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Euthanasia

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When a person commits an act of euthanasia, he/she brings about the death of another person because he/she believes that the latter’s present existence is so bad that he/she would be better off dead. The word euthanasia originated from the Greek language: eu means “good” and thanatos means “death”. The meaning of euthanasia is “the intentional termination of life by another at the explicit request of the person who dies” (Religious Tolerance). However, euthanasia has many different meanings, which tends to create confusion. It is important to differentiate between the various terms used in discussing euthanasia. Passive Euthanasia refers to removing some form of life support which allows nature to take its course. Forms of life support include: removing life support machines, stopping medical procedures and medications, stopping food and water, or not delivering cardiopulmonary resuscitation. Active Euthanasia refers to causing the death of a person through a direct action, in response to a request from the person. Physician Assisted Suicide refers to a physician supplying information and/or the means of committing suicide to a person, so that he/she can easily end his/her own life. This may also be referred to as voluntary passive euthanasia. Involuntary Euthanasia refers to the killing of a person in opposition to their wishes. It is basically a form of murder (Religious Tolerance, 2-3). Euthanasia has been accepted both legally and morally during the times of ancient societies. For example, the Romans and the Greeks both believed that “dying decently and rationally mattered immensely” (Hamel, 20). The Greeks and Romans were sympathetic to active voluntary euthanasia provided that the acts were done for the right reasons, such as, to end the suffering of a terminal illness. As a result “of this moral acceptance of active voluntary euthanasia under certain circumstances, Greek and Roman physicians typically did not feel that they had to prolong human life” (Hamel, 19). The Greeks and Romans believed that it was important to die a “good death”, which refers to a clear and calm psychological state of mind (Hamel, 16). Therefore, “it was the physicians role to support the patient in the dying process and to help ensure for him or her a good death” (Hamel, 20). According to ancient societies, euthanasia was an approved custom. But, “with the rise of orga...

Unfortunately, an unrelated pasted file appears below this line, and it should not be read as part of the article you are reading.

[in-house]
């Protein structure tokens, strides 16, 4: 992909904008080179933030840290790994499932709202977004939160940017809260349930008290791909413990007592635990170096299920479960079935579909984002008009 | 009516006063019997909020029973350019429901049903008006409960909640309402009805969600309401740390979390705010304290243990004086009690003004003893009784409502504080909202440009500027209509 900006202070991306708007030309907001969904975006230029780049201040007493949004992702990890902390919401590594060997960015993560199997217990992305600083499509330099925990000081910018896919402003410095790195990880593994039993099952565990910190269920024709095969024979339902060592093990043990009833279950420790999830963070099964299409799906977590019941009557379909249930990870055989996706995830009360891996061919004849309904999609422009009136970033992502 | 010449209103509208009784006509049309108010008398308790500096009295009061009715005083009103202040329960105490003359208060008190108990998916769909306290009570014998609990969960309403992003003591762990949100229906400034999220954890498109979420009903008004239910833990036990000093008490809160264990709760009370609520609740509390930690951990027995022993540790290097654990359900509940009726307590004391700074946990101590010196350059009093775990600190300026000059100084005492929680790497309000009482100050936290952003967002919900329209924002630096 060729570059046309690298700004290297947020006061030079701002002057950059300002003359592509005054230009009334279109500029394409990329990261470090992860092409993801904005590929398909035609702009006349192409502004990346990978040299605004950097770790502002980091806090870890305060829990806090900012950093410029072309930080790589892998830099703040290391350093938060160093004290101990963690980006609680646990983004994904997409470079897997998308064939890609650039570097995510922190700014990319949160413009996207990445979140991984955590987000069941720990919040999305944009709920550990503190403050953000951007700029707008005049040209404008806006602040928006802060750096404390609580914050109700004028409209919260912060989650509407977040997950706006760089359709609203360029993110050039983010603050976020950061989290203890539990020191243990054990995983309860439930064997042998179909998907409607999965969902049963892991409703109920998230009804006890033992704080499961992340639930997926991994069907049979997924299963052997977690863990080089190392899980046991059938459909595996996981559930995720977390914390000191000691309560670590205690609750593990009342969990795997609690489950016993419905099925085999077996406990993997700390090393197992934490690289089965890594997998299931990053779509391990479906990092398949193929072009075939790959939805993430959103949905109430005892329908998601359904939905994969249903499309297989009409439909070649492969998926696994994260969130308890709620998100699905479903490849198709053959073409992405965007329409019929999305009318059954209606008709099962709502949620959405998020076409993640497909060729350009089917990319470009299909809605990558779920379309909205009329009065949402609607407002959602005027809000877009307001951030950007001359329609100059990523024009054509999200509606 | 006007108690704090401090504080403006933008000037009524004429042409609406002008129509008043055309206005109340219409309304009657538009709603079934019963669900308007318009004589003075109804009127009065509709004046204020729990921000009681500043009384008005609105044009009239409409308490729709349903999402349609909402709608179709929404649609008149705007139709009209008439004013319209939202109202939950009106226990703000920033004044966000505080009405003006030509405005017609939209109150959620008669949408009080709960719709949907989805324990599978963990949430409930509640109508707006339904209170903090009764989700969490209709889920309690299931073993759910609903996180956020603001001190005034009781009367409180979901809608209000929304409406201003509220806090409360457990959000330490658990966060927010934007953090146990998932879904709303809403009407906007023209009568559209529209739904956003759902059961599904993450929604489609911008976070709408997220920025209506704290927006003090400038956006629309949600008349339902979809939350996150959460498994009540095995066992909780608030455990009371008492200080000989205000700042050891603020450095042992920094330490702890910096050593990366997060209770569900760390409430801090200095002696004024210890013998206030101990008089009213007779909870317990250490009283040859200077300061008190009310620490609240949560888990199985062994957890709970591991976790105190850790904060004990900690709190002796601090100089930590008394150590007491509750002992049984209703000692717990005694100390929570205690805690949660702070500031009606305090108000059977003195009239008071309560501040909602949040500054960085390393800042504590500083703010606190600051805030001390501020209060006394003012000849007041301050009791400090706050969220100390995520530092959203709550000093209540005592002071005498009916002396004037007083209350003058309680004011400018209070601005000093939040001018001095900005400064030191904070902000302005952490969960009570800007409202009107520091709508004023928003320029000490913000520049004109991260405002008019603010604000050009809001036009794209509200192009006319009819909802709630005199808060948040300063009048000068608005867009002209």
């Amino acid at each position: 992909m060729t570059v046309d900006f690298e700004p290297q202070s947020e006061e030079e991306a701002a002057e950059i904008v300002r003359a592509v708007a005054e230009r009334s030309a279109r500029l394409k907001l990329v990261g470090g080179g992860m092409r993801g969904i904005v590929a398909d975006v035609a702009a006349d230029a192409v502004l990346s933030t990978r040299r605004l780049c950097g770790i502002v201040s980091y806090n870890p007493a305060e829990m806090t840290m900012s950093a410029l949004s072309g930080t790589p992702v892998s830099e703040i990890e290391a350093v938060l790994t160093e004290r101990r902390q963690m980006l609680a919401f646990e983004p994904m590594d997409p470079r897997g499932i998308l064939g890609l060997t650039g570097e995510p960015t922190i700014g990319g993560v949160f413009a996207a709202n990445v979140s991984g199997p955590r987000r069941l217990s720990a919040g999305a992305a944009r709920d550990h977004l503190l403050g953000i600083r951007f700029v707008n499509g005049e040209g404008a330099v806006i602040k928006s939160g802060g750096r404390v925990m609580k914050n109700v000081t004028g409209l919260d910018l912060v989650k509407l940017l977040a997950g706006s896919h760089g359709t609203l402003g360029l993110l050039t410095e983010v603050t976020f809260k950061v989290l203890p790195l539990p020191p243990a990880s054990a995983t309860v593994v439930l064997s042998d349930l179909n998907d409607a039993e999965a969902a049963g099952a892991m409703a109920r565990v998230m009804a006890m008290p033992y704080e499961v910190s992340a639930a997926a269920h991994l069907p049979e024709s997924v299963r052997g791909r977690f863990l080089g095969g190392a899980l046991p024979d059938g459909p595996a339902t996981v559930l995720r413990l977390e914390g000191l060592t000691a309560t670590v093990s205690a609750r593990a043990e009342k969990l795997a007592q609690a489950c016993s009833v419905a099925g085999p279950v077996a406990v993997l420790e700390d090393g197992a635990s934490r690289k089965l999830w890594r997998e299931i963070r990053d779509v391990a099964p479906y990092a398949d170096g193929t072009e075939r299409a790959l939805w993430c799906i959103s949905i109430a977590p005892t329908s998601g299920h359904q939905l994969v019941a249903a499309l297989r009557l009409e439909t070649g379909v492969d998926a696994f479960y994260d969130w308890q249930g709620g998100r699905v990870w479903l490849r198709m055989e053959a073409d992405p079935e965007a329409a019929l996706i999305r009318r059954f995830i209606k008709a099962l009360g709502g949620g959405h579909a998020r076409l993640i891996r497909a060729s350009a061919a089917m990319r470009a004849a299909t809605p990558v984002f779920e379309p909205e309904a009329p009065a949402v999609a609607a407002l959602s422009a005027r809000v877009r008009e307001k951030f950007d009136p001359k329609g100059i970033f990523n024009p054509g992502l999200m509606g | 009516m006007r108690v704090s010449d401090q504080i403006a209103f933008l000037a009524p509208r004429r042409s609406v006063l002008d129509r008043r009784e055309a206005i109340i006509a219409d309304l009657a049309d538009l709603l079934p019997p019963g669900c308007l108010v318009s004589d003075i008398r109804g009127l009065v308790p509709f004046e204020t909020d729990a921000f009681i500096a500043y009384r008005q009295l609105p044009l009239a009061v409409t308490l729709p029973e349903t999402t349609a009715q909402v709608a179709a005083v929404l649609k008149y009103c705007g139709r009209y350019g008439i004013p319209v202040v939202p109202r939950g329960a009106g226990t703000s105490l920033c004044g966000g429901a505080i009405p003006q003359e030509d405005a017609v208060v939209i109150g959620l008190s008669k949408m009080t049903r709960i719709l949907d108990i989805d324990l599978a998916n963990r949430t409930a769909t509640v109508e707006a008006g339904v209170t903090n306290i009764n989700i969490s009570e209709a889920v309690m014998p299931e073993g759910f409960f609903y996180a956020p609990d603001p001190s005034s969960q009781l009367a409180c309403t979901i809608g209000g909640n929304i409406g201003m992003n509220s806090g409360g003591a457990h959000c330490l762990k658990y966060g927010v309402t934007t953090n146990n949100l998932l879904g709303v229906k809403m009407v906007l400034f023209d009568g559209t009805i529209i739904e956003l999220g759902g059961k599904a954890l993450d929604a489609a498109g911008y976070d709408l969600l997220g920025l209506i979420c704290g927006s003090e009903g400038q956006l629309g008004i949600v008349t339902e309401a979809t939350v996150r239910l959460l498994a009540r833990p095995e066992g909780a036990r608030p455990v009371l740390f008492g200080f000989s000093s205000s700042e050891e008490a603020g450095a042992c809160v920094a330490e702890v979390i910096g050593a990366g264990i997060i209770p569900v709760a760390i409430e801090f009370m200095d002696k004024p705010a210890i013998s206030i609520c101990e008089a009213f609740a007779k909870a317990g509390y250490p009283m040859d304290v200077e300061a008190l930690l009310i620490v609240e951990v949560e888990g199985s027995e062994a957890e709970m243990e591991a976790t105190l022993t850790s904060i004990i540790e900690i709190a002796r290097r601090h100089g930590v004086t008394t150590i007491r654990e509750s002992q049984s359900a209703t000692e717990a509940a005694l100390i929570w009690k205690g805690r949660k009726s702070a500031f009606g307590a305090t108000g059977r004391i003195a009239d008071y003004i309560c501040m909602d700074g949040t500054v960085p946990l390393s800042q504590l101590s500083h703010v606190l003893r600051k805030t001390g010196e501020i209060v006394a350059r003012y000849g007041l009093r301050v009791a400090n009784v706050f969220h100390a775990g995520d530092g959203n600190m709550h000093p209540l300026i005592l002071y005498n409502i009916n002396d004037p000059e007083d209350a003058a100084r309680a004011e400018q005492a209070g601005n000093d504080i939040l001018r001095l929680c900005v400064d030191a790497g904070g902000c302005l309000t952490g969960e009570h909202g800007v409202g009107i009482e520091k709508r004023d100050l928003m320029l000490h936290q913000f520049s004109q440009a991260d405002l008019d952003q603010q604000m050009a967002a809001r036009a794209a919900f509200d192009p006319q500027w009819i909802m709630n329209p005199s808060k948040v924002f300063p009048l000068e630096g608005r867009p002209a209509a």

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... plea to the physician was, “Whose life is it, anyway?” (Religious Tolerance,1). Physicians should not be prohibited by law from lending their professional assistance to those competent, terminally ill persons for whom no cure is possible and who wish for an easy death. It is a crime in itself to allow a person to endure such intolerable pain for extended periods of time. I believe that if it were legal, many physicians would extend their assistance to those ill patients that deserved to die in peace.

Bibliography

Works Cited Assisted Suicide and Euthanasia: Christian Moral Perspectives. Washington, DC: Morehouse Publishing, 1997. Baird, Robert, and Stuart Rosenbaum. Euthanasia: The Moral Issues. Buffalo, New York: Prometheus Books, 1989. Hamel, Ron. Choosing Death. Philadelphia: Trinity Press International, 1991. Kohl, Marvin. Beneficent Euthanasia. Buffalo, New York: Prometheus Books, 1975. Microsoft Encarta Encyclopedia, 1999. Overberg, Kenneth. Mercy or Murder? Euthanasia, Morality, and Public Opinion. Kansas City, Missouri: Sheed and Ward, 1993. Physician Assisted Suicide. . Religious Tolerance: Euthanasia and Physician Assisted Suicide Home Page. .

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